If it looks like it may be coming towards KSC, we will do some more intrusive kind of shutdown of equipment and board some things up and get prepared for potentially a tropical storm or a hurricane. So, again, throughout this season, we are still continuing to be vigilant and do the planning that we need to go do.

If you take a look at what the Michoud impacts and the Stennis impacts are overall to the program -- and we are really not sure what they are -- we have done some things to try to mitigate the problems or concerns for the program from those facilities, but we had our Marshall teams down at Michoud doing the external tank investigation activities. We moved those folks to Marshall well in advance of the storm. So they were in Marshall, and they didn't have access to some of their computer information. They got that today. Again, the people at Michoud were able to get some computers up and got the data systems up, so they could actually get access to some of their data. They are looking at that.

We have done some contingency planning of looking at doing some nondestructive evaluation of some of the tanks in Florida. We will do some of that evaluation in Florida. That is a good thing to go do.

Where we do processing, where we do follow-on work, we really don't know yet from an overall standpoint. It kind of changes on a daily basis.

I think, again, the teams have done a phenomenal job at Michoud. They have got tarps over some of the buildings, as Bill described. We have got air-conditioning on in a couple of the buildings. We are starting to get climate control back in, drop the humidity down, and we are doing that with our own diesel generator power.

We have offered some support to the local energy community to help them with some of the wiring that comes in the facility. So that may shorten some of the times for getting power back on. Again, they have done a great job of just being prepared, and we will see kind of how this plays out, but I would tell you in recent days, the progress has been really good and much faster than we had been predicting in the fast.

The fact that Highway 11 is now open and we can get some trucks in and out is a big plus to us from an overall processing standpoint. It will help us get back online.

We have got some reverse osmosis units delivered from Ames that will allow us to produce potable water. About 6,000 gallons of water per hour can be generated with these reverse osmosis units. We will figure out a way to get those powered up, so we will get some potable water back for folks to drink and use and whatever.

So, again, I think the teams have done a great job of protecting the facilities. They are doing a good job in the recovery efforts. It is too early to say how that all impacts. We will see how it plays out. We have done the smart things immediately to protect schedule where we can and see where they are.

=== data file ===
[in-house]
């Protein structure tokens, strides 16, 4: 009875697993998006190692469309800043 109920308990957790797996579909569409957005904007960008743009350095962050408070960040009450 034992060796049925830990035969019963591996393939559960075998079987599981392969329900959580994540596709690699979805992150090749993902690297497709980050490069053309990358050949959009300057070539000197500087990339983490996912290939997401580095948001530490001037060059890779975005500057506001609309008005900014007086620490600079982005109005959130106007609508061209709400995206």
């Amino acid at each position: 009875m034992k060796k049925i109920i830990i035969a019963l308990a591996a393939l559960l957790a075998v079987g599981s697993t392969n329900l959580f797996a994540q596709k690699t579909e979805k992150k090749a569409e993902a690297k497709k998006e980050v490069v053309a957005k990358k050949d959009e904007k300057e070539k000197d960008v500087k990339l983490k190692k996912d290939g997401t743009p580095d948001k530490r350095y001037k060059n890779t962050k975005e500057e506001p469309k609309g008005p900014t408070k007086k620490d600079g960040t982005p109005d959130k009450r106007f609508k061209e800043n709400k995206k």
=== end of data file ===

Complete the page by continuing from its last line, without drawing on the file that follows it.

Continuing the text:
I look forward to your questions.

MODERATOR: Okay. With that, we will open it up to questions. Since we have a lot of people on the line, I want to make sure we get to everyone with at least one question. So please start out with just one question, and then we will go back around if time permits.

I will call on you in the order you RSVP'd. So we will start off with Mark Carreau, Houston Chronicle.

QUESTIONER: Thanks. Mine is probably for Mr. Gerstenmaier.

Before the storm dealt you this blow, you were looking at March as a potential -- well, no-earlier-than launch date. Given what you know now, is that still possible, or are you really sort of looking more towards the end of next year, or is it just really totally a mystery?

MR. GERSTENMAIER: I think it is really too difficult to predict.

You know, when I talked to you before from Washington, I mentioned that we had kind of established the March date, and then we were going to spend a couple weeks building a scheduling to see if we could really support March or if there were some other things that might push us out.

We never really got through with that schedule evaluation before the hurricane hit, and that kind of has thrown all of that activity kind off kilter a little bit.

So we are looking now kind of at options. They kind of change daily, depending on how we want to go do things. We are looking at big swings about where we do processing, where we may do foam spray-on. We could do some of this NDE investigation in Florida which helps us. That keeps the schedule moving forward. We were able to do a lot of testing at Marshall. We got the teams located at Marshall. So, again, that helps us.

So I think we have got a good near-term plan, but we still are nowhere near being able to have enough of a plan put together to say with any concrete certainty about when the launch date would be, and it would be just speculation. It is probably better not to speculate now.

Let's see what happens in terms of when power gets established. Let's see where we are in terms of getting water in the facility. Let's see what the workers want to go do. Some folks may want to come back to the area and start work. Others may want to stay away and do some other things, and we will try to respect some of the workers' wishes as much as we can and figure that into our schedule. So it is too early to tell at this point.

MODERATOR: Marsha Dunn, Associated Press.

QUESTIONER: Yes. Hi. Can you hear me?

MODERATOR: Yes, ma'am.

QUESTIONER: Gees, I guess for Bill Gerstenmaier again.